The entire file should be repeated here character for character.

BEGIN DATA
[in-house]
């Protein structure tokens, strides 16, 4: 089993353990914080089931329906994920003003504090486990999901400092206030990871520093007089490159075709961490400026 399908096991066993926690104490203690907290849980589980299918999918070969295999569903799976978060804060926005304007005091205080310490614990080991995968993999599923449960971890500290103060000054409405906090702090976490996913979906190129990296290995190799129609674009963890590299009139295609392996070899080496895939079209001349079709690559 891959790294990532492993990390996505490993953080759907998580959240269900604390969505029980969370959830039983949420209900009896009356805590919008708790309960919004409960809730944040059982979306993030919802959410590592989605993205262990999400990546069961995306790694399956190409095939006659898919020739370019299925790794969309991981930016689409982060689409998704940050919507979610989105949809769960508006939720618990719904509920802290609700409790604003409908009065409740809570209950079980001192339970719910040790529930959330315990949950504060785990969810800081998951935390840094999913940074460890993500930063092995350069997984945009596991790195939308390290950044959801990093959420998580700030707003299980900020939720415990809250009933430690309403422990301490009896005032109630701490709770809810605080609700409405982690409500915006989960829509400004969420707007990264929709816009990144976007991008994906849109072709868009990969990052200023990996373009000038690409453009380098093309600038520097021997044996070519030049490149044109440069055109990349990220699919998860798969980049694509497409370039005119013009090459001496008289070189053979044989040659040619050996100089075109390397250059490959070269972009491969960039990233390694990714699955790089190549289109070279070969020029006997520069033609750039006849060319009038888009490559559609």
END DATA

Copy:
[in-house]
């Protein structure tokens, strides 16, 4: 089993353990914080089931329906994920003003504090486990999901400092206030990871520093007089490159075709961490400026 399908096991066993926690104490203690907290849980589980299918999918070969295999569903799976978060804060926005304007005091205080310490614990080991995968993999599923449960971890500290103060000054409405906090702090976490996913979906190129990296290995190799129609674009963890590299009139295609392996070899080496895939079209001349079709690559 891959790294990532492993990390996505490993953080759907998580959240269900604390969505029980969370959830039983949420209900009896009356805590919008708790309960919004409960809730944040059982979306993030919802959410590592989605993205262990999400990546069961995306790694399956190409095939006659898919020739370019299925790794969309991981930016689409982060689409998704940050919507979610989105949809769960508006939720618990719904509920802290609700409790604003409908009065409740809570209950079980001192339970719910040790529930959330315990949950504060785990969810800081998951935390840094999913940074460890993500930063092995350069997984945009596991790195939308390290950044959801990093959420998580700030707003299980900020939720415990809250009933430690309403422990301490009896005032109630701490709770809810605080609700409405982690409500915006989960829509400004969420707007990264929709816009990144976007991008994906849109072709868009990969990052200023990996373009000038690409453009380098093309600038520097021997044996070519030049490149044109440069055109990349990220699919998860798969980049694509497409370039005119013009090459001496008289070189053979044989040659040619050996100089075109390397250059490959070269972009491969960039990233390694990714699955790089190549289109070279070969020029006997520069033609750039006849060319009038888009490559559609």